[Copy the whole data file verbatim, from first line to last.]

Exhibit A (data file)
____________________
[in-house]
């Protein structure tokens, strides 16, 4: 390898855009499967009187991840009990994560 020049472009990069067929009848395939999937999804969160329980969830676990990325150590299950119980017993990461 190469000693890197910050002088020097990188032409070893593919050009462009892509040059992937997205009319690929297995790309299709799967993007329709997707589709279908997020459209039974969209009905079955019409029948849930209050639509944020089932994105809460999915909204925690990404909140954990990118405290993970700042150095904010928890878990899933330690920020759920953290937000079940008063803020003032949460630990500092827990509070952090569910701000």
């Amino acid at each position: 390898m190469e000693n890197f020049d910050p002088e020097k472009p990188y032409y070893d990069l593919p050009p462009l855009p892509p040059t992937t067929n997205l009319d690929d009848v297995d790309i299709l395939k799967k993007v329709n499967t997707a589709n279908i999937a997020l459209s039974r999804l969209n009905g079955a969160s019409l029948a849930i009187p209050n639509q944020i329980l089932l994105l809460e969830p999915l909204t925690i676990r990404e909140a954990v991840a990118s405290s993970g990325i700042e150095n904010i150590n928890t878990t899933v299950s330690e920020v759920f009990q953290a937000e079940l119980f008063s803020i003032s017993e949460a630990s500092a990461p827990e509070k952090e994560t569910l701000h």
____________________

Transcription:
[in-house]
């Protein structure tokens, strides 16, 4: 390898855009499967009187991840009990994560 020049472009990069067929009848395939999937999804969160329980969830676990990325150590299950119980017993990461 190469000693890197910050002088020097990188032409070893593919050009462009892509040059992937997205009319690929297995790309299709799967993007329709997707589709279908997020459209039974969209009905079955019409029948849930209050639509944020089932994105809460999915909204925690990404909140954990990118405290993970700042150095904010928890878990899933330690920020759920953290937000079940008063803020003032949460630990500092827990509070952090569910701000």
């Amino acid at each position: 390898m190469e000693n890197f020049d910050p002088e020097k472009p990188y032409y070893d990069l593919p050009p462009l855009p892509p040059t992937t067929n997205l009319d690929d009848v297995d790309i299709l395939k799967k993007v329709n499967t997707a589709n279908i999937a997020l459209s039974r999804l969209n009905g079955a969160s019409l029948a849930i009187p209050n639509q944020i329980l089932l994105l809460e969830p999915l909204t925690i676990r990404e909140a954990v991840a990118s405290s993970g990325i700042e150095n904010i150590n928890t878990t899933v299950s330690e920020v759920f009990q953290a937000e079940l119980f008063s803020i003032s017993e949460a630990s500092a990461p827990e509070k952090e994560t569910l701000h």